### Why Tensioning-Measurement Devices Are Inaccurate

Available tensioning-measurement devices, no matter whether they use springs, wires, or a computer chip, work by applying a known quantity of force to deflect a rope. The amount of tension is then calculated after basic details such as amount of deflection, rope diameter and rope type are input. Though the form of the device may change and evolve (from plastic devices to laptop displays), the essential principle remains the same.

Unfortunately, this process relies on a few assumptions. Due to practical concerns, these devices cannot offer the user the degree of sensitivity necessary to precisely measure rope diameters, nor do they alert the user if a measurement has been taken from the peaks or valleys of a rope. This creates a degree of error in itself. These devices can only provide measurements within a certain range of precision (or, as it were, imprecision), and all measurements are taken perpendicular to the rope’s axis. This means the measurements input are not in line with the actual load itself – they are perpendicular to the direction of the load.

In addition, such devices cannot account for the many different cross sections of hoist ropes in existence. Though they limit precision, some devices utilize a simple, arbitrary factor in their calculations to allow them to quickly create readings that may be applied to fiber- or steel-core ropes in order to increase utility. Measurement devices cannot yet account for the presence of rope wear in their diameter readings, nor can they accurately factor in the impact of rope lubrication. Rope lubrication is not an insignificant factor; it affects the amount of friction within the rope’s wires, which impacts the overall accuracy of the deflection measurement.

The deflection method – inducing a bend in the rope – affects the accuracy of the results. There is even a degree of variation apparent, depending upon where the measurement is taken. For instance, due to the friction imparted between various elements in a system, tensions can slightly vary between the car and shackles, or the car and main drive sheave.

In theory, an elevator system is a balanced arrangement in which one force is perfectly countered by another. In reality, however, the movement of elevator ropes is inhibited by the many components with which they interact. Since most of the devices used to measure rope tensions state one need only measure tensions in one area of a system to acquire a satisfactory idea of rope tensions (which one then uses to tune the rope throughout an entire installation), one can see that this indirect method of measurement is, in essence, not a true scale for the accurate measurement of tensions. Instead, it is nothing more than a sampling of obtained data that, at best, can only be used to formulate a good guess of tensions.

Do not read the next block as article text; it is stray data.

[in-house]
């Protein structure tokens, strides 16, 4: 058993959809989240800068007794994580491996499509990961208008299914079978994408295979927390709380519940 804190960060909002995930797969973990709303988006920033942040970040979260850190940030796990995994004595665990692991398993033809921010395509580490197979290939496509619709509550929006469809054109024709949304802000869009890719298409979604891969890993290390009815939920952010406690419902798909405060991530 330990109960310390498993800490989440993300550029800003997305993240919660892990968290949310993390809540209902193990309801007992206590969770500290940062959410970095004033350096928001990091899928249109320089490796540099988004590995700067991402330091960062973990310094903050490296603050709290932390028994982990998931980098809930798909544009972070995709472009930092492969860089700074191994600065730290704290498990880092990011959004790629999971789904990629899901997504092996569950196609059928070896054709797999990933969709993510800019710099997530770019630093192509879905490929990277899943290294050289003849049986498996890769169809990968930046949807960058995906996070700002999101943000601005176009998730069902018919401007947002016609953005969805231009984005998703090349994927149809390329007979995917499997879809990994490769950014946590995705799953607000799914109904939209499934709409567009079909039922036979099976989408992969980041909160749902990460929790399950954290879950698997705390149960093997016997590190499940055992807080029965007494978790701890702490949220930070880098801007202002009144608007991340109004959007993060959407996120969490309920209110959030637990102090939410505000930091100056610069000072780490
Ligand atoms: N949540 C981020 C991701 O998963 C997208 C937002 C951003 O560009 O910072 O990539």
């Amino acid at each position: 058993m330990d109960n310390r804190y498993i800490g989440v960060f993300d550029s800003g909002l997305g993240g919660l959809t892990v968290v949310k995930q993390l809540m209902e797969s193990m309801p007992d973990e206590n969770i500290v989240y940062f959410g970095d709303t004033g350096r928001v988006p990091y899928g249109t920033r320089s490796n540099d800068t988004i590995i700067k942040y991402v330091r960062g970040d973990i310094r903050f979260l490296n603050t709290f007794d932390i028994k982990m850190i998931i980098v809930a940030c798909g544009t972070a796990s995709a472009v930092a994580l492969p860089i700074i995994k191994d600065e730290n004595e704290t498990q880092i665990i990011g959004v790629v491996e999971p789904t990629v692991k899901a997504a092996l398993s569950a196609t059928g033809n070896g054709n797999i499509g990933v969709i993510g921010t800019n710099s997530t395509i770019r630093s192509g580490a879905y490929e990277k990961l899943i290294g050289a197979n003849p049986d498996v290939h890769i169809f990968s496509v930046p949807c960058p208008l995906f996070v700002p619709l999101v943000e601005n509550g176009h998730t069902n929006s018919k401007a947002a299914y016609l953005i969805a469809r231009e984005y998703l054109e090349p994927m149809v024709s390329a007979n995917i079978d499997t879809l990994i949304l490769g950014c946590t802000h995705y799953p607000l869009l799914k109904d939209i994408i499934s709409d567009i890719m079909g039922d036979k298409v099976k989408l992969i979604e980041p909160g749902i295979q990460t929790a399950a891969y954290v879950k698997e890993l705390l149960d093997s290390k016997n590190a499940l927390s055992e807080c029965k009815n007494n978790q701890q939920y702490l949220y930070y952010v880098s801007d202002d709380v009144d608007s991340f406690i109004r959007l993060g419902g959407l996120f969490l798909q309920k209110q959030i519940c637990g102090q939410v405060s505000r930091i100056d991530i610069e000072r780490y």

Some argue that perfect equalization cannot be achieved. Indeed, national and international boards are still working on defining “equal tension,” and even after this is complete, decisions by such bodies will largely be confined to how the matter impacts safety. Even if experts can actually find a range of unequal rope tension they qualify as acceptable, it will be hard to verify when one is within this range due to the flaws in the measurement tool itself.

Rope-load equalization offers many advantages in ride comfort, system performance, rope-life expectancy, and sheave and component wear. Brugg’s Rope Load Equalizer (RLE) is a hydraulic device that avoids flawed measurements and hand manipulation of the ropes to attain accurate, practically automatic load equalizations (Figure 2; ELEVATOR WORLD, January 2009). Using a hydraulic fluid pumped through an interconnected system of hoses and cylinders, all the cylinders can be pressurized at the same time, which tensions all the ropes on the shackles simultaneously. This allows one person to quickly achieve rope-load equalization.

Simply put, when a fluid is introduced into a closed system, any pressure or weight when applied to one segment of a system will be distributed equally to all parts of that system. Since the RLE’s cylinders are attached to rope end terminations (Figure 4, areas 1 and 6), the pull force provided by the cylinders equalizes the tensions of all the ropes at the same time. This force is exerted directly and in line with the axis of the load carried.

Maintaining equalization requires vigilance, good maintenance technique, and, above all, equal groove depths within the drive sheave itself. Even small sheave groove variations will inevitably create different rope pitch diameters, which can quickly lead to discrepancies in rope travel distances. This can create unequal rope tensions again, leading to shortened rope life. A simple way to accurately measure groove depth within the sheave itself is by using the Brugg Groove Depth Comparator (GDC). Should groove depth variations be detected, the only effective way to maintain rope equalization may be to either re-machine or replace the sheave. Neither of these options is time or cost effective. For estimations of how long a rope will last, the Brugg Rope Life Predictor is an online program that can be used in conjunction with the RLE for accurate estimations.

### Mike Barnes and Martin Rhiner

Mike Barnes is Operations/Field Projects manager in charge of special projects for Brugg Wire Rope, LLC and main project developer of the Rope Life Equalizer. He also invented the company’s Groove Depth Comparator product and has more than 20 years of experience in elevator installation and maintenance.

Martin Rhiner is vice president of Engineering and Quality for Brugg Wire Rope, LLC. For more than two decades, he has focused upon improving industrial product and processes quality standards. In his 20-plus years with the Brugg Group, he has worked in Quality Management, Product Management, Manufacturing and R&D. Rhiner completed a four-year apprenticeship program in Switzerland and received certification as a toolmaker. He graduated with a BS in Mechanical Engineering from Brown Boveri (now ABB) and has since earned an MBA from Berry College in Rome, Georgia. While at Brugg Lifting he has served as principal coordinator and leader for the Brugg Rope Life Predictor online application. Rhiner is a current member of the American Society of Mechanical Engineers and a committee member of the Suspension Means Task Group.

Flipbook

Flipbook